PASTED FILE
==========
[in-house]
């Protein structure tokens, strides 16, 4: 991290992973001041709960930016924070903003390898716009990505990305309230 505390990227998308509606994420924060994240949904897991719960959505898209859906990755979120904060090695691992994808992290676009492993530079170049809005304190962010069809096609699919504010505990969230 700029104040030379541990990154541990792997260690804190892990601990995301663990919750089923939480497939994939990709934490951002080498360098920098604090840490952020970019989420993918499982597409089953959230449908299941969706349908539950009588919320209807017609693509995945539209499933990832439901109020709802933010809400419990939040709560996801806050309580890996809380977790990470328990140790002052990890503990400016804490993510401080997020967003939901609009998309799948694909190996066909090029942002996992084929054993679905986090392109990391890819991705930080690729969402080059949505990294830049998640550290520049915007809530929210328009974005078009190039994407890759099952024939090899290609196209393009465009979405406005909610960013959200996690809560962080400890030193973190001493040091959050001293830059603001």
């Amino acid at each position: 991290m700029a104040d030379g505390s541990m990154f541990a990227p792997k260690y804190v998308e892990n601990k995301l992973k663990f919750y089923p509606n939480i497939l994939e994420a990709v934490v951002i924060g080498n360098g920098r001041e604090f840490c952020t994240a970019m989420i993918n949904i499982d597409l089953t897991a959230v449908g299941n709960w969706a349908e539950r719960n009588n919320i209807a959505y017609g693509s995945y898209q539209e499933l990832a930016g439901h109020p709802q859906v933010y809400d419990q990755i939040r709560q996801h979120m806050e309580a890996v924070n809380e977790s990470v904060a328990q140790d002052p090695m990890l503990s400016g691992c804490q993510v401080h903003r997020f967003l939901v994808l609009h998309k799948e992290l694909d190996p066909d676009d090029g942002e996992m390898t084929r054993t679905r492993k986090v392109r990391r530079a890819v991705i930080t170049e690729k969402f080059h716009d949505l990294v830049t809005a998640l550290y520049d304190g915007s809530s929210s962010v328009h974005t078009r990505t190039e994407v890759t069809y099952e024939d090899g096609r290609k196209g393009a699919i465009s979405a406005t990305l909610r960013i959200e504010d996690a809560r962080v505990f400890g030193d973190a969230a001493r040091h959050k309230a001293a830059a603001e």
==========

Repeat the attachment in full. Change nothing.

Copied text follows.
[in-house]
């Protein structure tokens, strides 16, 4: 991290992973001041709960930016924070903003390898716009990505990305309230 505390990227998308509606994420924060994240949904897991719960959505898209859906990755979120904060090695691992994808992290676009492993530079170049809005304190962010069809096609699919504010505990969230 700029104040030379541990990154541990792997260690804190892990601990995301663990919750089923939480497939994939990709934490951002080498360098920098604090840490952020970019989420993918499982597409089953959230449908299941969706349908539950009588919320209807017609693509995945539209499933990832439901109020709802933010809400419990939040709560996801806050309580890996809380977790990470328990140790002052990890503990400016804490993510401080997020967003939901609009998309799948694909190996066909090029942002996992084929054993679905986090392109990391890819991705930080690729969402080059949505990294830049998640550290520049915007809530929210328009974005078009190039994407890759099952024939090899290609196209393009465009979405406005909610960013959200996690809560962080400890030193973190001493040091959050001293830059603001």
């Amino acid at each position: 991290m700029a104040d030379g505390s541990m990154f541990a990227p792997k260690y804190v998308e892990n601990k995301l992973k663990f919750y089923p509606n939480i497939l994939e994420a990709v934490v951002i924060g080498n360098g920098r001041e604090f840490c952020t994240a970019m989420i993918n949904i499982d597409l089953t897991a959230v449908g299941n709960w969706a349908e539950r719960n009588n919320i209807a959505y017609g693509s995945y898209q539209e499933l990832a930016g439901h109020p709802q859906v933010y809400d419990q990755i939040r709560q996801h979120m806050e309580a890996v924070n809380e977790s990470v904060a328990q140790d002052p090695m990890l503990s400016g691992c804490q993510v401080h903003r997020f967003l939901v994808l609009h998309k799948e992290l694909d190996p066909d676009d090029g942002e996992m390898t084929r054993t679905r492993k986090v392109r990391r530079a890819v991705i930080t170049e690729k969402f080059h716009d949505l990294v830049t809005a998640l550290y520049d304190g915007s809530s929210s962010v328009h974005t078009r990505t190039e994407v890759t069809y099952e024939d090899g096609r290609k196209g393009a699919i465009s979405a406005t990305l909610r960013i959200e504010d996690a809560r962080v505990f400890g030193d973190a969230a001493r040091h959050k309230a001293a830059a603001e």